The Kapoor family’s decision to sell RK Studios, the iconic two-acre property in Chembur which showman Raj Kapoor bought after taking a huge loan, and where the most cherished moments and assets of yesteryear Bollywood unfolded over decades, is distressing news. Not just for film buffs but also the Kapoor siblings who are now exploring the sale to builders, corporates and developers in a decision they call unanimous but heart-wrenching.
It took only a few years after the passing of Raj Kapoor for this iconic studio to start falling out of favour despite old loyalists like Dev Anand insisting on putting their films together only at RKS. The Kapoor family kept the family heirloom for 30 years, but it was the September 2017 fire which came as the last straw, gutting most of the buildings and collectibles like Raj Kapoor’s Mera Naam Joker mask, the costume and jewellery of RK leading ladies Nargis and Vyajayanthimala and, last but not least, the grand piano you saw in Awara, Sangam and Bobby.
Indeed, times and technology have moved away from the old-world charm RKS symbolizes but had the Kapoor brothers and sisters invested more time, thought and money into renovating the place for modern cinematic mores, the phoenix just may have risen from the ashes.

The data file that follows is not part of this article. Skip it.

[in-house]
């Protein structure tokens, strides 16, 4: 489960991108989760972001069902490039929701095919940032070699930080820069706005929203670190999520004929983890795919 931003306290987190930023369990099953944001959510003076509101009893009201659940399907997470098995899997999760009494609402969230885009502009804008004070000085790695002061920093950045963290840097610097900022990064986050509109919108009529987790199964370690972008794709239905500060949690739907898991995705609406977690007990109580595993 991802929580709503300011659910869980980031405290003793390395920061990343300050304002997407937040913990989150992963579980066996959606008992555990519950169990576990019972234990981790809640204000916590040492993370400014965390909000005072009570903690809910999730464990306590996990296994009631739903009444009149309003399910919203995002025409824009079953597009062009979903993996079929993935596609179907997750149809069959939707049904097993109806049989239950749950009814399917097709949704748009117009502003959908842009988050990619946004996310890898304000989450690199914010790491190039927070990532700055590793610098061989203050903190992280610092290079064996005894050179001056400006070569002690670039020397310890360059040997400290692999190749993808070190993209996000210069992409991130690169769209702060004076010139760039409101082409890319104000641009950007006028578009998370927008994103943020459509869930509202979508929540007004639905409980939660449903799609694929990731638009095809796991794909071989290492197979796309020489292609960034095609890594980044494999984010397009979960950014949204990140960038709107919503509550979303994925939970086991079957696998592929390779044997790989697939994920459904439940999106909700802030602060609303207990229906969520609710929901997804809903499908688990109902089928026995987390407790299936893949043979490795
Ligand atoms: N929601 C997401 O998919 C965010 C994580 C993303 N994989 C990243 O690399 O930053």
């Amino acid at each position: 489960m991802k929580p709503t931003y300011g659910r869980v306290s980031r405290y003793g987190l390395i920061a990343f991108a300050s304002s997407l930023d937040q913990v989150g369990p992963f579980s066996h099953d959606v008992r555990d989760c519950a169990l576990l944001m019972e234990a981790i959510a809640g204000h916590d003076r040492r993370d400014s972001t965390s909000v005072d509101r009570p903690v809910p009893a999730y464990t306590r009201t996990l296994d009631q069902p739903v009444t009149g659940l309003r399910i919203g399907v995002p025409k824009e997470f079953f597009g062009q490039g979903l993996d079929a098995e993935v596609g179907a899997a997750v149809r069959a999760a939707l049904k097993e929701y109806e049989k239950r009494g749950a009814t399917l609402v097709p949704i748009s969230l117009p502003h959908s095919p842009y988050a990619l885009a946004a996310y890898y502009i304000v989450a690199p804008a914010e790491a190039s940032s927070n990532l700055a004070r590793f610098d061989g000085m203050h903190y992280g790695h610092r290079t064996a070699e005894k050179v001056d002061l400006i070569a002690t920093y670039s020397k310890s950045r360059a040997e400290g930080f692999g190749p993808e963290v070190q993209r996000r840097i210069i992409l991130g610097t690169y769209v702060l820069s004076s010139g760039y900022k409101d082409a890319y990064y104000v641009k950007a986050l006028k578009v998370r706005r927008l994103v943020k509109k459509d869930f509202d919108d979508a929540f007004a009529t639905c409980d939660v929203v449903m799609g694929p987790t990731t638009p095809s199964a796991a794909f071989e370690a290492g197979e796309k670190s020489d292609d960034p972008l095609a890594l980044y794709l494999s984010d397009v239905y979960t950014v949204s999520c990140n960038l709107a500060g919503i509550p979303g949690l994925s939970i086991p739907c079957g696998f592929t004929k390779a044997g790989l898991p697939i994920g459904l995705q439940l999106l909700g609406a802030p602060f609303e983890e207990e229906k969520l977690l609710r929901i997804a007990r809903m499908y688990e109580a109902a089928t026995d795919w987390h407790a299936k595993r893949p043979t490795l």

But perhaps that’s only wishful thinking. The reality is that Bollywood’s move from Chembur to Goregaon’s Film City is also the story of the industry’s changed cinematic thinking. The CGIs, VFX and state-of-the-art hi-tech devices fleshing out cinema today look quite incompatible with a place where once ghar aya mera pardesi breathed music and love on reel, mind you in a one-month-long evening shoot, thanks to day-long load-shedding for two decades in the suburb! Years after Raj Kapoor was forced to mortgage the property after Mera Naam Joker tanked and then buying it back with the success of Bobby, what’s left today are memories and some spots in the sprawling space like the iconic RK Cottage where Raj Kapoor would spend hours working on his films and music, not to mention the canteen which produced the equally iconic RK omelette sandwiches and ginger tea.
The thought that such wonderful memories and film history will now be just another residential colony or a clutch of malls is heart-breaking. Unless, some corporate gives us preservation hopes by rebuilding the place for films as a CSR initiative.